Economics

13 Ways to Strengthen America's Economy

Policy makers have to find ways to raise living standards. Here's a wish list.

Get to work.

Source: Library of Congress/VCG/Getty Images

The finer points of economic policy don’t get a lot of attention in the U.S. these days. With a president in the White House who seems far more interested in fighting personal battles than in making policy, and the country roiled by street violence and racial animus, there might seem little reason to think about how to improve Americans’ material standard of living. But someday the smoke will clear, and leaders will once again be thinking about economics. So I thought I’d make a list of policies that I would enact if I were in office. The overall goals of these policies would be to improve productivity, to ensure gainful employment for as many people as possible, to alleviate material deprivation and to provide for those who have trouble providing for themselves. Here’s my baker’s dozen:

No. 1. Universal health care: The U.S. should implement a government health-insurance system that pays all costs for catastrophic care and for regular health checkups. For other care, the government would pay a share of the costs -- say, 70 percent, like in Japan -- and the rest would be covered by a lightly regulated private supplemental health-insurance system. The government’s dominant market position would allow it to negotiate low prices and ensure proper incentives, defraying much of the cost of the program.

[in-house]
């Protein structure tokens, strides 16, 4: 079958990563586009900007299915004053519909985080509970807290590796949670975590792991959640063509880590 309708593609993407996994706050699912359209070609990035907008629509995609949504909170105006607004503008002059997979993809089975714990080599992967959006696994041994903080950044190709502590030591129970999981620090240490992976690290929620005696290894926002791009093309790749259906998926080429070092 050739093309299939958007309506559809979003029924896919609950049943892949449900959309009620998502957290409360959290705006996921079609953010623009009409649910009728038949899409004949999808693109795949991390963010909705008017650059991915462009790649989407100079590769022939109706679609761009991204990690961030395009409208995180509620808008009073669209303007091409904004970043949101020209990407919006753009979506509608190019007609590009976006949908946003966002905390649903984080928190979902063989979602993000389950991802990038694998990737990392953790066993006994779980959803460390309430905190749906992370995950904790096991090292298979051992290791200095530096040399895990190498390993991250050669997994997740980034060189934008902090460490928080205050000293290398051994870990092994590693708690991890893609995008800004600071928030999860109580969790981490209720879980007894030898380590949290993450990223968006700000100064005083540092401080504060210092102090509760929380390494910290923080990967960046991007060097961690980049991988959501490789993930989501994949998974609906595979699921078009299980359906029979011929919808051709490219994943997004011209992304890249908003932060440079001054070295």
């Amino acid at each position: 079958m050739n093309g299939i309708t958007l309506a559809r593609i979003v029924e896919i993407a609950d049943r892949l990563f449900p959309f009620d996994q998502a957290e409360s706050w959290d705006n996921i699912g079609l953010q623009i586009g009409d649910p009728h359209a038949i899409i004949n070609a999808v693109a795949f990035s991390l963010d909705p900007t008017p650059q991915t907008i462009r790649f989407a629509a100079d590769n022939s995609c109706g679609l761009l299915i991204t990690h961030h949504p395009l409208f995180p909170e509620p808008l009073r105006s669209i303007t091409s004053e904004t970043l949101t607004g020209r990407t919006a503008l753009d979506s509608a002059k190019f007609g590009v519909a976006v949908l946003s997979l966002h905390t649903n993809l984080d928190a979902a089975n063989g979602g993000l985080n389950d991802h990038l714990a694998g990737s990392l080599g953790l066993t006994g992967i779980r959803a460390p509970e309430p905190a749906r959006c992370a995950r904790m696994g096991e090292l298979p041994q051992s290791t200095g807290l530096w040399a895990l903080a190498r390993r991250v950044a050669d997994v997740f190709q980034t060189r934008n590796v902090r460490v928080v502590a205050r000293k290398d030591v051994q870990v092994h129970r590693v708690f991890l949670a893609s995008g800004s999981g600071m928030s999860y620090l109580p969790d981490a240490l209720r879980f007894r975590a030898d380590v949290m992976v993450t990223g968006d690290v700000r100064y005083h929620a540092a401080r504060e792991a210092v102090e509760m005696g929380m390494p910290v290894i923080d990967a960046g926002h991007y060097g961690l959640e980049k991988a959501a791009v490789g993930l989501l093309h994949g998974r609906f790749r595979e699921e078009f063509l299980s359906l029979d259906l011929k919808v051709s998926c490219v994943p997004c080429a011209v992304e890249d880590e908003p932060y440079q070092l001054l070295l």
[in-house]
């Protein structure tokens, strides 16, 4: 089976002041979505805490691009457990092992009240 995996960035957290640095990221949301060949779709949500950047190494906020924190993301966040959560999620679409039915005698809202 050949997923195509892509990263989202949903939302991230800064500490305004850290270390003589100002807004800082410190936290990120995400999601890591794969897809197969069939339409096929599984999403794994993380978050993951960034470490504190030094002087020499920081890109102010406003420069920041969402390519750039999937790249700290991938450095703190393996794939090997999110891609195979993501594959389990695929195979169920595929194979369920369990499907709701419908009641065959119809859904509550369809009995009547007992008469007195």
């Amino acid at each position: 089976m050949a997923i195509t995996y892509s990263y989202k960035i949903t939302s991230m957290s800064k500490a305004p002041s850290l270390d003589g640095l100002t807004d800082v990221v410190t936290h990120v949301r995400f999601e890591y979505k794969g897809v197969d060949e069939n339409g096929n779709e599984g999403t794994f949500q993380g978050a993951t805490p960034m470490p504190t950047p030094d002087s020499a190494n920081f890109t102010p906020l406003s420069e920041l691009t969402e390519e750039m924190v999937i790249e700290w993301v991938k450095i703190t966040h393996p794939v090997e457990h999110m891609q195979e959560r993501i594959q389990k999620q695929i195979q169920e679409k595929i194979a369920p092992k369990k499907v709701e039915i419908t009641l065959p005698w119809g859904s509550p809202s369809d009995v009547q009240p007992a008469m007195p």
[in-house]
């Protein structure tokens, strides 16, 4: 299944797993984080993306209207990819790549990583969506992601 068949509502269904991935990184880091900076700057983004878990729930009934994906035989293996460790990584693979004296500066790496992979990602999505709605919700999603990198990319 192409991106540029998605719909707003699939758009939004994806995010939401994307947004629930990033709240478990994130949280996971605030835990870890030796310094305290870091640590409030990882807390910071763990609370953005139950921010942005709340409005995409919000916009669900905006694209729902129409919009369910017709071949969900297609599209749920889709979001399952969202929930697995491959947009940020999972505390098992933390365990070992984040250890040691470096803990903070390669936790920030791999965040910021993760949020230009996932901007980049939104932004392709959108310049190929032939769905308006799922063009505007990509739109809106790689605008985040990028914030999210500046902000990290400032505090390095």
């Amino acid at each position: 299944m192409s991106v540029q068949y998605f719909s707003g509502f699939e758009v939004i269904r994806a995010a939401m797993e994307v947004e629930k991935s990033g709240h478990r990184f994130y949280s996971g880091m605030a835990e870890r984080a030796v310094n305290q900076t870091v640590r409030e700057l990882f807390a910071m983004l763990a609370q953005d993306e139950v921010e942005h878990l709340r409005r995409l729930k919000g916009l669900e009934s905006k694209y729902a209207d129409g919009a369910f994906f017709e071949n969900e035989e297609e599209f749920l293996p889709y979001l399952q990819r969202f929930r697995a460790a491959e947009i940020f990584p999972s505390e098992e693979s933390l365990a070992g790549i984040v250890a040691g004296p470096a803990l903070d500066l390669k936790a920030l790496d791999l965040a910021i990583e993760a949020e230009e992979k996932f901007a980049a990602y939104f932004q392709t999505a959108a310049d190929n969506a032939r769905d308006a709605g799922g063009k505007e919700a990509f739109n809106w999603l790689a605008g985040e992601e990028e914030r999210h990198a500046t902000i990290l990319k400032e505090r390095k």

No. 2. Pro-employment policies: Income is important, but having a job confers many benefits beyond just the paycheck. The government should use corporate-tax incentives to encourage companies to hire and retain workers during recessions. For those who can’t find any job in the private sector, the government should provide jobs directly.

No. 3. Improve infrastructure: This is one of government’s most essential functions. Enough should be spent to maintain road networks and improve electrical grids and water systems. But the U.S.’s peculiarly high infrastructure costs need to be brought way down. A federal effort to identify and eliminate these cost overruns is in order. Making infrastructure healthier, especially removing lead from water systems, should also be a key goal.

No. 4. Encourage urban density: Many Americans now are being prevented from moving to the country’s most productive cities by a thicket of zoning regulations, laborious permitting processes and outright bans on housing development. Federal and state efforts to promote as-of-right building, liberalized zoning and more construction in cities would raise national output and improve opportunity for low-income workers.

No. 5. Wealth taxation: Wealth taxes work against inequality, but they can also help improve productivity. Two existing forms of wealth tax include property taxes and estate taxes. Both should be increased. Property-tax credits for development would help ensure that the tax doesn’t discourage productive construction. These taxes should be paired with a cut in the corporate income-tax rate, since taxing business is not a very efficient way of getting money.

No. 6. Skilled immigration: An increase in skilled immigration will do many good things for the economy -- boost innovation and entrepreneurship, increase the tax base and help pay for the retirement of older generations. The U.S. should establish a points-based green-card system, modeled on Canada’s, on top of the existing family-based immigration system, and use this new class of permanent residents to increase immigration from today's modest levels.